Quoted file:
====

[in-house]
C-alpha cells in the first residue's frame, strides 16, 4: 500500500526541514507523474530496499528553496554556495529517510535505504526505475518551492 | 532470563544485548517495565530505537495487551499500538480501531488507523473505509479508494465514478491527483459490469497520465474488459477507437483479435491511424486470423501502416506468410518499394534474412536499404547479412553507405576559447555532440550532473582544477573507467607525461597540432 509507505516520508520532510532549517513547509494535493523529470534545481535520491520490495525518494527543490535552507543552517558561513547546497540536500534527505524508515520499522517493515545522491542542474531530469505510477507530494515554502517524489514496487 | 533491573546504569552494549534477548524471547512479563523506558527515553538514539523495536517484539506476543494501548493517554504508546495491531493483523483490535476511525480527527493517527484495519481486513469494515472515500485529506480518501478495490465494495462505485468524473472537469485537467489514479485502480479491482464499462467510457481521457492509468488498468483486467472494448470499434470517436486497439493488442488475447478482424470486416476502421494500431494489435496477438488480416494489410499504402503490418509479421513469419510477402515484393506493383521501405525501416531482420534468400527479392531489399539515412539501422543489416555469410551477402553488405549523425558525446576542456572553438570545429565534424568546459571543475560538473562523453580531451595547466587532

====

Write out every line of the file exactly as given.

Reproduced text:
[in-house]
C-alpha cells in the first residue's frame, strides 16, 4: 500500500526541514507523474530496499528553496554556495529517510535505504526505475518551492 | 532470563544485548517495565530505537495487551499500538480501531488507523473505509479508494465514478491527483459490469497520465474488459477507437483479435491511424486470423501502416506468410518499394534474412536499404547479412553507405576559447555532440550532473582544477573507467607525461597540432 509507505516520508520532510532549517513547509494535493523529470534545481535520491520490495525518494527543490535552507543552517558561513547546497540536500534527505524508515520499522517493515545522491542542474531530469505510477507530494515554502517524489514496487 | 533491573546504569552494549534477548524471547512479563523506558527515553538514539523495536517484539506476543494501548493517554504508546495491531493483523483490535476511525480527527493517527484495519481486513469494515472515500485529506480518501478495490465494495462505485468524473472537469485537467489514479485502480479491482464499462467510457481521457492509468488498468483486467472494448470499434470517436486497439493488442488475447478482424470486416476502421494500431494489435496477438488480416494489410499504402503490418509479421513469419510477402515484393506493383521501405525501416531482420534468400527479392531489399539515412539501422543489416555469410551477402553488405549523425558525446576542456572553438570545429565534424568546459571543475560538473562523453580531451595547466587532